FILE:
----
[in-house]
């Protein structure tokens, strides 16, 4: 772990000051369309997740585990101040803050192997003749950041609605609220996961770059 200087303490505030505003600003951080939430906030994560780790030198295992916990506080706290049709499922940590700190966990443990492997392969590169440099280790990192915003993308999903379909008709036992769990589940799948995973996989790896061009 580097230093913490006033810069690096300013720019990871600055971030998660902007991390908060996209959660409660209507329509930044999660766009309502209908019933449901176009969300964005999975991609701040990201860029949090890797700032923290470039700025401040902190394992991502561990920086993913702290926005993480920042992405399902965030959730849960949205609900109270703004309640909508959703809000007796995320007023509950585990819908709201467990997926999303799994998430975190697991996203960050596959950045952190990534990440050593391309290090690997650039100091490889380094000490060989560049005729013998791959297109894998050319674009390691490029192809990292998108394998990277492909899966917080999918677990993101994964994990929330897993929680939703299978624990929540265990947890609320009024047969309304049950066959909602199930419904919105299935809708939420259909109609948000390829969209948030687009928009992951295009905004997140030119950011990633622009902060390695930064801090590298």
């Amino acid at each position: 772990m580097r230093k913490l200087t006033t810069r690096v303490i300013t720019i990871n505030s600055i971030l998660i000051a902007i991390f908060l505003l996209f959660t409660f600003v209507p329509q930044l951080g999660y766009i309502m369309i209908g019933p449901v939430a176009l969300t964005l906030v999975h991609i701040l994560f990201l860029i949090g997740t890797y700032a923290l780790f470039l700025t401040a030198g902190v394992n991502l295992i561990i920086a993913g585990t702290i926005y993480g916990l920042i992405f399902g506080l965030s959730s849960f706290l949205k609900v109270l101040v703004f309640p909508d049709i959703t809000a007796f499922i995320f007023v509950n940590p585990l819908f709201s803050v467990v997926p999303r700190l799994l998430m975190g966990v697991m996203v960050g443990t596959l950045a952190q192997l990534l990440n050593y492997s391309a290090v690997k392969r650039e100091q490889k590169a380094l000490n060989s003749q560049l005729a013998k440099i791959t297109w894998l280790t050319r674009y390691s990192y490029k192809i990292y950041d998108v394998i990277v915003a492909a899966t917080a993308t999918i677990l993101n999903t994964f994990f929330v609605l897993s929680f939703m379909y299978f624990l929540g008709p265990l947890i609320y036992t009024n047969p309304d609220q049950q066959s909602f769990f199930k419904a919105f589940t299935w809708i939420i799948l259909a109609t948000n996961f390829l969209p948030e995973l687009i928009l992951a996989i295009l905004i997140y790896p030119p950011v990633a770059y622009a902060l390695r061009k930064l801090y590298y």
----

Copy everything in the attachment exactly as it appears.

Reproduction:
[in-house]
């Protein structure tokens, strides 16, 4: 772990000051369309997740585990101040803050192997003749950041609605609220996961770059 200087303490505030505003600003951080939430906030994560780790030198295992916990506080706290049709499922940590700190966990443990492997392969590169440099280790990192915003993308999903379909008709036992769990589940799948995973996989790896061009 580097230093913490006033810069690096300013720019990871600055971030998660902007991390908060996209959660409660209507329509930044999660766009309502209908019933449901176009969300964005999975991609701040990201860029949090890797700032923290470039700025401040902190394992991502561990920086993913702290926005993480920042992405399902965030959730849960949205609900109270703004309640909508959703809000007796995320007023509950585990819908709201467990997926999303799994998430975190697991996203960050596959950045952190990534990440050593391309290090690997650039100091490889380094000490060989560049005729013998791959297109894998050319674009390691490029192809990292998108394998990277492909899966917080999918677990993101994964994990929330897993929680939703299978624990929540265990947890609320009024047969309304049950066959909602199930419904919105299935809708939420259909109609948000390829969209948030687009928009992951295009905004997140030119950011990633622009902060390695930064801090590298």
């Amino acid at each position: 772990m580097r230093k913490l200087t006033t810069r690096v303490i300013t720019i990871n505030s600055i971030l998660i000051a902007i991390f908060l505003l996209f959660t409660f600003v209507p329509q930044l951080g999660y766009i309502m369309i209908g019933p449901v939430a176009l969300t964005l906030v999975h991609i701040l994560f990201l860029i949090g997740t890797y700032a923290l780790f470039l700025t401040a030198g902190v394992n991502l295992i561990i920086a993913g585990t702290i926005y993480g916990l920042i992405f399902g506080l965030s959730s849960f706290l949205k609900v109270l101040v703004f309640p909508d049709i959703t809000a007796f499922i995320f007023v509950n940590p585990l819908f709201s803050v467990v997926p999303r700190l799994l998430m975190g966990v697991m996203v960050g443990t596959l950045a952190q192997l990534l990440n050593y492997s391309a290090v690997k392969r650039e100091q490889k590169a380094l000490n060989s003749q560049l005729a013998k440099i791959t297109w894998l280790t050319r674009y390691s990192y490029k192809i990292y950041d998108v394998i990277v915003a492909a899966t917080a993308t999918i677990l993101n999903t994964f994990f929330v609605l897993s929680f939703m379909y299978f624990l929540g008709p265990l947890i609320y036992t009024n047969p309304d609220q049950q066959s909602f769990f199930k419904a919105f589940t299935w809708i939420i799948l259909a109609t948000n996961f390829l969209p948030e995973l687009i928009l992951a996989i295009l905004i997140y790896p030119p950011v990633a770059y622009a902060l390695r061009k930064l801090y590298y």